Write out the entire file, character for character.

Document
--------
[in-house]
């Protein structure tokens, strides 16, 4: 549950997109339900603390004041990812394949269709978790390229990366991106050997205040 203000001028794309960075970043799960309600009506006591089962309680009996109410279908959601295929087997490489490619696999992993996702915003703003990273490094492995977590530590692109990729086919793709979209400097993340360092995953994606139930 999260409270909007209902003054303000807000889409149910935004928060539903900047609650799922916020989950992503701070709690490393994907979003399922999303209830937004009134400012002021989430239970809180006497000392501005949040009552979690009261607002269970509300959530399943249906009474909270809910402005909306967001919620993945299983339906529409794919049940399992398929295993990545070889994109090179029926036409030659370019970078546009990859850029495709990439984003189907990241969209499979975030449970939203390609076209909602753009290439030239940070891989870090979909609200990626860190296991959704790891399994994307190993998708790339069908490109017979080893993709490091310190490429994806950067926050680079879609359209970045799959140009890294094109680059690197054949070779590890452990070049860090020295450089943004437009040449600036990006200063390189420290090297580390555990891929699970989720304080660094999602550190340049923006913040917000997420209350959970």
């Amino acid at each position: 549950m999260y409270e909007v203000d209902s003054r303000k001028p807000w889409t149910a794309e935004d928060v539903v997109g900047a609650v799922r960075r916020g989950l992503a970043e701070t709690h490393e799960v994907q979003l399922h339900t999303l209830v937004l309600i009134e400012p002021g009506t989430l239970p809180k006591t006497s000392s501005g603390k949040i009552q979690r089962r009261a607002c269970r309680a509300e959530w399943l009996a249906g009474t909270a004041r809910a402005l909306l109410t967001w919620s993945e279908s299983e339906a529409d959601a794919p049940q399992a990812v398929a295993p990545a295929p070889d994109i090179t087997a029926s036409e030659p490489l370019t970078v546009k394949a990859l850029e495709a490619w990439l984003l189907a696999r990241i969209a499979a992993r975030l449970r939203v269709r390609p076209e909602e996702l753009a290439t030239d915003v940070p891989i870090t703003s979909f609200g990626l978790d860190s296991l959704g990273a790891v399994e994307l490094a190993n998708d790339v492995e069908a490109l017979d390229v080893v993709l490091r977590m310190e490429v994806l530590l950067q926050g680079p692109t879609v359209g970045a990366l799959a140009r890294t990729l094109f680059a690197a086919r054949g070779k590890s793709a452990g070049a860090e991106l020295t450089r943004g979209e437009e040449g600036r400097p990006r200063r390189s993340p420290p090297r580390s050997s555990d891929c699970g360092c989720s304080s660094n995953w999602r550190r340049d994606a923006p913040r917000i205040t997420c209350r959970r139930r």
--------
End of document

[in-house]
């Protein structure tokens, strides 16, 4: 549950997109339900603390004041990812394949269709978790390229990366991106050997205040 203000001028794309960075970043799960309600009506006591089962309680009996109410279908959601295929087997490489490619696999992993996702915003703003990273490094492995977590530590692109990729086919793709979209400097993340360092995953994606139930 999260409270909007209902003054303000807000889409149910935004928060539903900047609650799922916020989950992503701070709690490393994907979003399922999303209830937004009134400012002021989430239970809180006497000392501005949040009552979690009261607002269970509300959530399943249906009474909270809910402005909306967001919620993945299983339906529409794919049940399992398929295993990545070889994109090179029926036409030659370019970078546009990859850029495709990439984003189907990241969209499979975030449970939203390609076209909602753009290439030239940070891989870090979909609200990626860190296991959704790891399994994307190993998708790339069908490109017979080893993709490091310190490429994806950067926050680079879609359209970045799959140009890294094109680059690197054949070779590890452990070049860090020295450089943004437009040449600036990006200063390189420290090297580390555990891929699970989720304080660094999602550190340049923006913040917000997420209350959970």
């Amino acid at each position: 549950m999260y409270e909007v203000d209902s003054r303000k001028p807000w889409t149910a794309e935004d928060v539903v997109g900047a609650v799922r960075r916020g989950l992503a970043e701070t709690h490393e799960v994907q979003l399922h339900t999303l209830v937004l309600i009134e400012p002021g009506t989430l239970p809180k006591t006497s000392s501005g603390k949040i009552q979690r089962r009261a607002c269970r309680a509300e959530w399943l009996a249906g009474t909270a004041r809910a402005l909306l109410t967001w919620s993945e279908s299983e339906a529409d959601a794919p049940q399992a990812v398929a295993p990545a295929p070889d994109i090179t087997a029926s036409e030659p490489l370019t970078v546009k394949a990859l850029e495709a490619w990439l984003l189907a696999r990241i969209a499979a992993r975030l449970r939203v269709r390609p076209e909602e996702l753009a290439t030239d915003v940070p891989i870090t703003s979909f609200g990626l978790d860190s296991l959704g990273a790891v399994e994307l490094a190993n998708d790339v492995e069908a490109l017979d390229v080893v993709l490091r977590m310190e490429v994806l530590l950067q926050g680079p692109t879609v359209g970045a990366l799959a140009r890294t990729l094109f680059a690197a086919r054949g070779k590890s793709a452990g070049a860090e991106l020295t450089r943004g979209e437009e040449g600036r400097p990006r200063r390189s993340p420290p090297r580390s050997s555990d891929c699970g360092c989720s304080s660094n995953w999602r550190r340049d994606a923006p913040r917000i205040t997420c209350r959970r139930r």